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China’s Local Government Debt Soars to $40 Trillion In November; Half of New Issuance is for Refinancing

In the first 11 months of 2023, China’s local governments issued RMB 9.14 trillion (US$1.28 trillion) in bonds, exceeding the RMB 7.4 trillion (US$1.04 trillion) issued throughout all of 2022. Half of the bonds issued this year were used for debt refinancing. The scale of refinancing bonds saw an 82% annual increase to RMB 4.59 trillion (US$643 billion). In contrast, RMB 4.55 trillion (US$637 billion) in new bonds (not for refinancing) were issued, down 4% annually.

Two main factors drove the large increase in refinancing bonds. First, RMB 3.6 trillion (US$504 billion) worth of local government bonds are maturing this year, putting pressure on government finances. Refinancing bonds are helping to repay these old debts. Second, to reduce risk, China’s Ministry of Finance allowed for special refinancing bonds with extended redemption periods. Since October of this year, over 20 provinces/municipalities in China have issued a collective RMB 1.3 trillion (US$182 billion) in these special bonds, far higher than the RMB 200 billion (US$28 billion) issued last year.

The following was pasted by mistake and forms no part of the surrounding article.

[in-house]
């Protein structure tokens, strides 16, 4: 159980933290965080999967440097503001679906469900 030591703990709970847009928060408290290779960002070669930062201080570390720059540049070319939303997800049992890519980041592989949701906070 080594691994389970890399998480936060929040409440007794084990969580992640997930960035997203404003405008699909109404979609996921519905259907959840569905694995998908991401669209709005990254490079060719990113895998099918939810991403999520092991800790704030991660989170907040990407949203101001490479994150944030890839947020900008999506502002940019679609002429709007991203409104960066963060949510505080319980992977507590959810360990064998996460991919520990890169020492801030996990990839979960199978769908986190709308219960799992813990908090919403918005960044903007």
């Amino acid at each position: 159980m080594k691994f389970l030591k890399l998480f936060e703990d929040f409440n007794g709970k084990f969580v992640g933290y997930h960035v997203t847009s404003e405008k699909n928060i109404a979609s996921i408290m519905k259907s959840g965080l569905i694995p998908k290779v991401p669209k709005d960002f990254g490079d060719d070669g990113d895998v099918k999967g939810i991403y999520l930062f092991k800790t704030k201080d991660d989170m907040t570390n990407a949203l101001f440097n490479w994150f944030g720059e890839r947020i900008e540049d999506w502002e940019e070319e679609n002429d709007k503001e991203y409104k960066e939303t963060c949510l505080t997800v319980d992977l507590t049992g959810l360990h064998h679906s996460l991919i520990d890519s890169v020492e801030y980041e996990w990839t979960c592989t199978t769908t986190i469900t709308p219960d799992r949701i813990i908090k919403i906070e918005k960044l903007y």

By the end of October, 2023, China’s local government debt balance passed RMB 40 trillion (US$5.6 trillion) for the first time ever. This is double the figure from before 2019, when local government debt stood at less than RMB 20 trillion (US$2.8 trillion).

Taiwan’s Central News Agency cited a statement by China’s Ministry of Finance that rapid local debt growth since the pandemic outbreak is related to increased fiscal expansion and local debt scales.

Source: Central News Agency (Taiwan), December 5, 2023